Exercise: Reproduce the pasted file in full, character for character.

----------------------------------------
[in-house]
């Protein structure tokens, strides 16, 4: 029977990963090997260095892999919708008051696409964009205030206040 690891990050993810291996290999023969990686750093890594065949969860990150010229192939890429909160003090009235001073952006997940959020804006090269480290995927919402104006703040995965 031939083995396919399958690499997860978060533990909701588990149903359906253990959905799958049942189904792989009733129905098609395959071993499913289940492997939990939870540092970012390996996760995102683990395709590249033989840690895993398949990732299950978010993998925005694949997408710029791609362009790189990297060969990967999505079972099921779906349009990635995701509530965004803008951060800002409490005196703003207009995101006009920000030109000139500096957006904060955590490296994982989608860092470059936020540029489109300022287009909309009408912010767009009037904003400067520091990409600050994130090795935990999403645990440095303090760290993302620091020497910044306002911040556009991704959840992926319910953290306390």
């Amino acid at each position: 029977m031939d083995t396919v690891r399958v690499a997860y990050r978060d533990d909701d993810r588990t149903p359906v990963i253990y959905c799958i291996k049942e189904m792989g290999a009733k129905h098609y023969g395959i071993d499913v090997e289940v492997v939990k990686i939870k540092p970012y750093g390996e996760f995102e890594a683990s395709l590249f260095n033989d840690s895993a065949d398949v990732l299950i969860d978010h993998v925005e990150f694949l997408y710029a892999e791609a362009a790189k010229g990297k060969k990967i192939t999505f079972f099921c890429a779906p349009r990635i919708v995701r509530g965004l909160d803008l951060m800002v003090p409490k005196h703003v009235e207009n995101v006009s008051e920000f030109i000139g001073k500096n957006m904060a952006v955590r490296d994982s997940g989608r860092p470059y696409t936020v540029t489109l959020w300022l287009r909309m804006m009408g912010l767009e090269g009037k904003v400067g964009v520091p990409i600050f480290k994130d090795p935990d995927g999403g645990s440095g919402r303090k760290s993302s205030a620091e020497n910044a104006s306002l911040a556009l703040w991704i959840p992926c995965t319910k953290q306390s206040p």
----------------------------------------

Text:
[in-house]
């Protein structure tokens, strides 16, 4: 029977990963090997260095892999919708008051696409964009205030206040 690891990050993810291996290999023969990686750093890594065949969860990150010229192939890429909160003090009235001073952006997940959020804006090269480290995927919402104006703040995965 031939083995396919399958690499997860978060533990909701588990149903359906253990959905799958049942189904792989009733129905098609395959071993499913289940492997939990939870540092970012390996996760995102683990395709590249033989840690895993398949990732299950978010993998925005694949997408710029791609362009790189990297060969990967999505079972099921779906349009990635995701509530965004803008951060800002409490005196703003207009995101006009920000030109000139500096957006904060955590490296994982989608860092470059936020540029489109300022287009909309009408912010767009009037904003400067520091990409600050994130090795935990999403645990440095303090760290993302620091020497910044306002911040556009991704959840992926319910953290306390």
């Amino acid at each position: 029977m031939d083995t396919v690891r399958v690499a997860y990050r978060d533990d909701d993810r588990t149903p359906v990963i253990y959905c799958i291996k049942e189904m792989g290999a009733k129905h098609y023969g395959i071993d499913v090997e289940v492997v939990k990686i939870k540092p970012y750093g390996e996760f995102e890594a683990s395709l590249f260095n033989d840690s895993a065949d398949v990732l299950i969860d978010h993998v925005e990150f694949l997408y710029a892999e791609a362009a790189k010229g990297k060969k990967i192939t999505f079972f099921c890429a779906p349009r990635i919708v995701r509530g965004l909160d803008l951060m800002v003090p409490k005196h703003v009235e207009n995101v006009s008051e920000f030109i000139g001073k500096n957006m904060a952006v955590r490296d994982s997940g989608r860092p470059y696409t936020v540029t489109l959020w300022l287009r909309m804006m009408g912010l767009e090269g009037k904003v400067g964009v520091p990409i600050f480290k994130d090795p935990d995927g999403g645990s440095g919402r303090k760290s993302s205030a620091e020497n910044a104006s306002l911040a556009l703040w991704i959840p992926c995965t319910k953290q306390s206040p």